Crocker's rules, named after and framed by Lee Daniel Crocker, is a social communication protocol or etiquette used to reduce emotional impact on debate. Crocker was an early contributor to Wikipedia, and, with Larry Sanger, Fred Bauder and others who chose to contribute pseudonymously or anonymously, helped to form its rules to maximize objective reporting.
By declaring commitment to Crocker's rules, one authorizes other debaters to optimize their messages for information, even when this entails that emotional feelings will be disregarded. This means that you have accepted full responsibility for the operation of your own mind, so that if you're offended, it's your own fault. The underlying assumption is that rudeness is sometimes necessary for effective conveyance of information, if only to signal a lack of patience or tolerance: after all, knowing whether the speaker is becoming angry or despondent is useful rational evidence. Two people using Crocker's Rules should be able to communicate all relevant information in the minimum amount of time, without paraphrasing or social formatting.
Thus, one who has committed to these rules largely gives up the right to complain about emotional provocation, "flaming", "trolling", "abuse" (hopelessly subjective terms) and other alleged violations of etiquette. They give these rights up in the interest of effective debate.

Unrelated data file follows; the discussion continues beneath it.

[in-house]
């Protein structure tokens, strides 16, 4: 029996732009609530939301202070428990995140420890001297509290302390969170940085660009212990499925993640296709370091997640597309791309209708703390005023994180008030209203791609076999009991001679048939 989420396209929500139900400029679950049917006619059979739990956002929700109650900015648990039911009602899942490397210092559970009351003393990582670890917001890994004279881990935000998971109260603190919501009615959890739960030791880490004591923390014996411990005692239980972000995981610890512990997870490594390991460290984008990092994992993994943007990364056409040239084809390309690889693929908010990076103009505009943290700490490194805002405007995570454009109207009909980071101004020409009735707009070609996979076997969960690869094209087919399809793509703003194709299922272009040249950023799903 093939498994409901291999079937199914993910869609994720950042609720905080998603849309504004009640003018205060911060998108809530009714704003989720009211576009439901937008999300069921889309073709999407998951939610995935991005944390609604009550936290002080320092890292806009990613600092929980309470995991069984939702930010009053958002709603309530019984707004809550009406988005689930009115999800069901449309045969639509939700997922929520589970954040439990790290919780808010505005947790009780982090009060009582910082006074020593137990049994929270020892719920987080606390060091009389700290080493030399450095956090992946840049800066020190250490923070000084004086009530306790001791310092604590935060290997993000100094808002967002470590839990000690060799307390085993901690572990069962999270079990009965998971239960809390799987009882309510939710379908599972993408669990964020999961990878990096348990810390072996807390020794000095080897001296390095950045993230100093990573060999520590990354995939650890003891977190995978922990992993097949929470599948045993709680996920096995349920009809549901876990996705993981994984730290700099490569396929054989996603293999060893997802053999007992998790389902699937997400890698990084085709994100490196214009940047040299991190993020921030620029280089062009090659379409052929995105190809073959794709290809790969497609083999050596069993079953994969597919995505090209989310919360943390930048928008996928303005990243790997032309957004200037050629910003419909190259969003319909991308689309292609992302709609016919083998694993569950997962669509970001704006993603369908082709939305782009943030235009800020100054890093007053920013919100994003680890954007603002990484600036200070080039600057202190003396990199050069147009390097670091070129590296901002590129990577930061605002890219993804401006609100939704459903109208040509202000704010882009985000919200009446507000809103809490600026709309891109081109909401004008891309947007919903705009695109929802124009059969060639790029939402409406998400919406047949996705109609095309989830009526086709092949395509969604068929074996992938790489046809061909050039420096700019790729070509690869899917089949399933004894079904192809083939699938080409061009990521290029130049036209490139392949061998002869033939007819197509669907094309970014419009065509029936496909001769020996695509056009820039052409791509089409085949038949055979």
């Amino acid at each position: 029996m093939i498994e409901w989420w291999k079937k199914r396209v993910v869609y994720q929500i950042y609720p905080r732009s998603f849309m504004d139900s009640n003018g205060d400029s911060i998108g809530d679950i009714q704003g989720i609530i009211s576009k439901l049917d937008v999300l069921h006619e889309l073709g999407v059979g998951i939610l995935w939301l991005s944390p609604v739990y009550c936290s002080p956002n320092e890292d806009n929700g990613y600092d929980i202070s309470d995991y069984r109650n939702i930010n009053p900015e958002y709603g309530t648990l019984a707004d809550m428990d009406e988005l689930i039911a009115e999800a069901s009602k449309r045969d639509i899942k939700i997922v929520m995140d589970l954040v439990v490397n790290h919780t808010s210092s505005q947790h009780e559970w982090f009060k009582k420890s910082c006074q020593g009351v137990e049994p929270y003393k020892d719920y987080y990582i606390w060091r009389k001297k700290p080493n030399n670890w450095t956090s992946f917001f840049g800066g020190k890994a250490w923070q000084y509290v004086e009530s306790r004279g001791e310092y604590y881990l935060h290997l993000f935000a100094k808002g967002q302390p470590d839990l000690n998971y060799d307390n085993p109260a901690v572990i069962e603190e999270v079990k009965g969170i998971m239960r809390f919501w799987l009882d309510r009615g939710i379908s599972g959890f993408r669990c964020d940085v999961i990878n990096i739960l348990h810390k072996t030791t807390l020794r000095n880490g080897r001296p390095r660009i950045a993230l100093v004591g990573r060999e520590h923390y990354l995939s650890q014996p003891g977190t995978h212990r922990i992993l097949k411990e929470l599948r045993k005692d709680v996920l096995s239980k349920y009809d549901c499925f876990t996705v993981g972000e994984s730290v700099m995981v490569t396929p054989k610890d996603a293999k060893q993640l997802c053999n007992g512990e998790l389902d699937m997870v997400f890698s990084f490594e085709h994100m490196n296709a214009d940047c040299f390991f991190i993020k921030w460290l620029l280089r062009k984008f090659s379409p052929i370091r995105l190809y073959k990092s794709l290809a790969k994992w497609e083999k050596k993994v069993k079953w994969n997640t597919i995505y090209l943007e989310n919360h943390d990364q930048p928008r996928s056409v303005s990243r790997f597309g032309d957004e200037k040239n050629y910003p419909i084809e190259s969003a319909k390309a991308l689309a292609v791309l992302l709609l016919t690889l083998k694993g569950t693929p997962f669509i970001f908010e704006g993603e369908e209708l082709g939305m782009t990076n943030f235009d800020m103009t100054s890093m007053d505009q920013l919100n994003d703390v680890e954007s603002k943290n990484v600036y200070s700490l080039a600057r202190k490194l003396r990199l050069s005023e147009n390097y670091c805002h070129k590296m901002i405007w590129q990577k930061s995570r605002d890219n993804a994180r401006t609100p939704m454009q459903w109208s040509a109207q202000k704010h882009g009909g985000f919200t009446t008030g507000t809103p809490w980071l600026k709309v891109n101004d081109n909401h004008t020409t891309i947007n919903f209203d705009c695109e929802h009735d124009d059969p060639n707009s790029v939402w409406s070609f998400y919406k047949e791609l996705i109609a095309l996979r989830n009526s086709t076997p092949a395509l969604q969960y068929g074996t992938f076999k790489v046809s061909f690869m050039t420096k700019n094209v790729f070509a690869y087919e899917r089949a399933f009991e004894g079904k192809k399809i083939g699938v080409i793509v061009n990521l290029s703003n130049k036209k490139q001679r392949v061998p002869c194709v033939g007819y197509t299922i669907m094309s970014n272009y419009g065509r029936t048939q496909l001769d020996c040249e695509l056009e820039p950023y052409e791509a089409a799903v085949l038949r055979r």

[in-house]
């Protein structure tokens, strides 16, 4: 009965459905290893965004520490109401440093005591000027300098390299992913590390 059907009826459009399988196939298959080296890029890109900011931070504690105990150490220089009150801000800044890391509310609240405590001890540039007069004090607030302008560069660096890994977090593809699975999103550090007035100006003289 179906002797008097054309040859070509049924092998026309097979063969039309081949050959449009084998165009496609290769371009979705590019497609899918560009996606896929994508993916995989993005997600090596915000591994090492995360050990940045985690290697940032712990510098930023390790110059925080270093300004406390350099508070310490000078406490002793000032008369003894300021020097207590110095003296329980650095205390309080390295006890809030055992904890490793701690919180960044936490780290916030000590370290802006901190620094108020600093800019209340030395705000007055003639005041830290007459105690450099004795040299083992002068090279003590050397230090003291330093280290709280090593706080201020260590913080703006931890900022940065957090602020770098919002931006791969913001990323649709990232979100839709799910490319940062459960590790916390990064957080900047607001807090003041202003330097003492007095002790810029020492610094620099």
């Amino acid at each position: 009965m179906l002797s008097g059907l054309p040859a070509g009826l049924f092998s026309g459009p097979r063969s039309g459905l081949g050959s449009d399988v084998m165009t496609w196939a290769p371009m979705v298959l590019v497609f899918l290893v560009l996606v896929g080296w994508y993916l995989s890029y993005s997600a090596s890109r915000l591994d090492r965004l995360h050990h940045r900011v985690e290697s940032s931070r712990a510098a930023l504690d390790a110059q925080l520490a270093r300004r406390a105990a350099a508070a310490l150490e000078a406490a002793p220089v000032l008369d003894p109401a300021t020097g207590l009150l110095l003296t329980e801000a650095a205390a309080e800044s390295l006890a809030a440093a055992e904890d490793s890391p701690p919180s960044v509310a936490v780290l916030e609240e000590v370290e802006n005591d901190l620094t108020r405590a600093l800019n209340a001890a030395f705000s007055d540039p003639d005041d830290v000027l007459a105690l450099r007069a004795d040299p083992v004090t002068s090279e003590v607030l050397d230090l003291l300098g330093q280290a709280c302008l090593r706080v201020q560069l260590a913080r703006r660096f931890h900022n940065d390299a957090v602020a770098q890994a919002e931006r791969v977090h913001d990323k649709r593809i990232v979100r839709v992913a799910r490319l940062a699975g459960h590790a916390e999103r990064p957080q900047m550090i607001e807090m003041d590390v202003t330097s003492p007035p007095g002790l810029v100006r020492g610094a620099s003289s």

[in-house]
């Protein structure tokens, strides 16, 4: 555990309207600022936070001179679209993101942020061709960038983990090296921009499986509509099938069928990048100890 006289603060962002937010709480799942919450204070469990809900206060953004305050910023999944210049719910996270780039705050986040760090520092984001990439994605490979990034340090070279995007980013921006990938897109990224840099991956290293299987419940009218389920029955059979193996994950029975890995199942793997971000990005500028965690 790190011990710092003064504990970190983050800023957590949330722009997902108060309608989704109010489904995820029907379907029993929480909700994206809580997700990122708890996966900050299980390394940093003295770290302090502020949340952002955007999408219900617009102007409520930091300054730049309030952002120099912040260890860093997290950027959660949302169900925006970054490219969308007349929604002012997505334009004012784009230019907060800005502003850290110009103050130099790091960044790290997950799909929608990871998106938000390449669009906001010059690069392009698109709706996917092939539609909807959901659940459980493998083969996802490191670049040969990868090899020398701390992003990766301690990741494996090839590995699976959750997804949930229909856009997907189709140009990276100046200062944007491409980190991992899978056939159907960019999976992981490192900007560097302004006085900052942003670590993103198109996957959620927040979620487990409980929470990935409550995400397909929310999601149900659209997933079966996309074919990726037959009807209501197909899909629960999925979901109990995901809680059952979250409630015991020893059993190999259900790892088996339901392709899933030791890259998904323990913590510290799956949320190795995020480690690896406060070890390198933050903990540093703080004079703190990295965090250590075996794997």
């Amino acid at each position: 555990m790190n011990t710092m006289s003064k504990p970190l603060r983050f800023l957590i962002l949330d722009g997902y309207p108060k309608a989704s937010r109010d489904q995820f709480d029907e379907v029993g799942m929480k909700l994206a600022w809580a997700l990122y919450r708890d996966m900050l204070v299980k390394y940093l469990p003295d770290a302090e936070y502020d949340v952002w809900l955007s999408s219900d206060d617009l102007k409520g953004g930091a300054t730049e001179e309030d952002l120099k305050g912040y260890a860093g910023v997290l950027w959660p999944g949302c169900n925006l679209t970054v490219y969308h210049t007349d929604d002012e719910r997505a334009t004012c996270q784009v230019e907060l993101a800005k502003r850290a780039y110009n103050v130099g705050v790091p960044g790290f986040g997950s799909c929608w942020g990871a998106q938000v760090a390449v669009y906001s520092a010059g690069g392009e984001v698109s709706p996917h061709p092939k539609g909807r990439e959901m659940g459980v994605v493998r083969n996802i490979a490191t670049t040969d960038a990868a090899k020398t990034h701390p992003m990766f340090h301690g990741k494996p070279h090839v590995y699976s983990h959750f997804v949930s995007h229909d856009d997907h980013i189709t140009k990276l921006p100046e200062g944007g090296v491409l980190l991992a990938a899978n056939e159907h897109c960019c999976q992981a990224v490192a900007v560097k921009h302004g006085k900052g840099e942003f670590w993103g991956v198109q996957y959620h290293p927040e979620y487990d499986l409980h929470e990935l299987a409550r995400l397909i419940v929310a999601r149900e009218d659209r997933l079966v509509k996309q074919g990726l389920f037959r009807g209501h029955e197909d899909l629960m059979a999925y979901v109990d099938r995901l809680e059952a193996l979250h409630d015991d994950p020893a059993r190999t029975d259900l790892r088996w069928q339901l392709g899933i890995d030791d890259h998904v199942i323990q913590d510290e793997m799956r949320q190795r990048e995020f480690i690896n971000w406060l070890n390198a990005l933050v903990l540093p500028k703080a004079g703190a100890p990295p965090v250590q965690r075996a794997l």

Note that Crocker's Rules does not mean one is authorized to insult people; it means that other people don't have to worry about whether they are insulting you. Crocker's Rules are a discipline, not a privilege. Furthermore, taking advantage of Crocker's Rules does not imply reciprocity. How could it? Crocker's Rules are something you do for yourself, to maximize information received - not something you grit your teeth over and do as a favor.
In contrast to radical honesty, Crocker's rules encourage being tactful with anyone who hasn't specifically accepted them. This follows the general principle of being "liberal in what you accept and conservative in what you send".
Crocker emphasized, repeatedly, in Wikipedia discourse and elsewhere, that one could only adopt Crocker's rules to apply to oneself, and could not impose them on a debate or forum with participants who had not opted-in explicitly to these rules, nor use them to exclude any participant.
A lack of freedom to make emotionally uncomfortable observations is often thought to lead to groupthink. The assertion that unanimity is not consensus arises from common anecdotal evidence that disagreement is often not expressed not because it is not relevant, but not pleasant, and that poor decisions are often unchallenged as a result. This principle is ancient, and dates back at least to the ancient Hebrew Sanhedrin wherein unanimous decisions were considered unfair by nature and represented only the lack of adequate defense of the accused. A voluntary adoption of Crocker's rules would presumably eliminate at least some cases of disagreeable silence and make more objections explicit, as in the practice of appeals and supreme courts, where the minority opinion is codified with the same care as is taken with the majority's.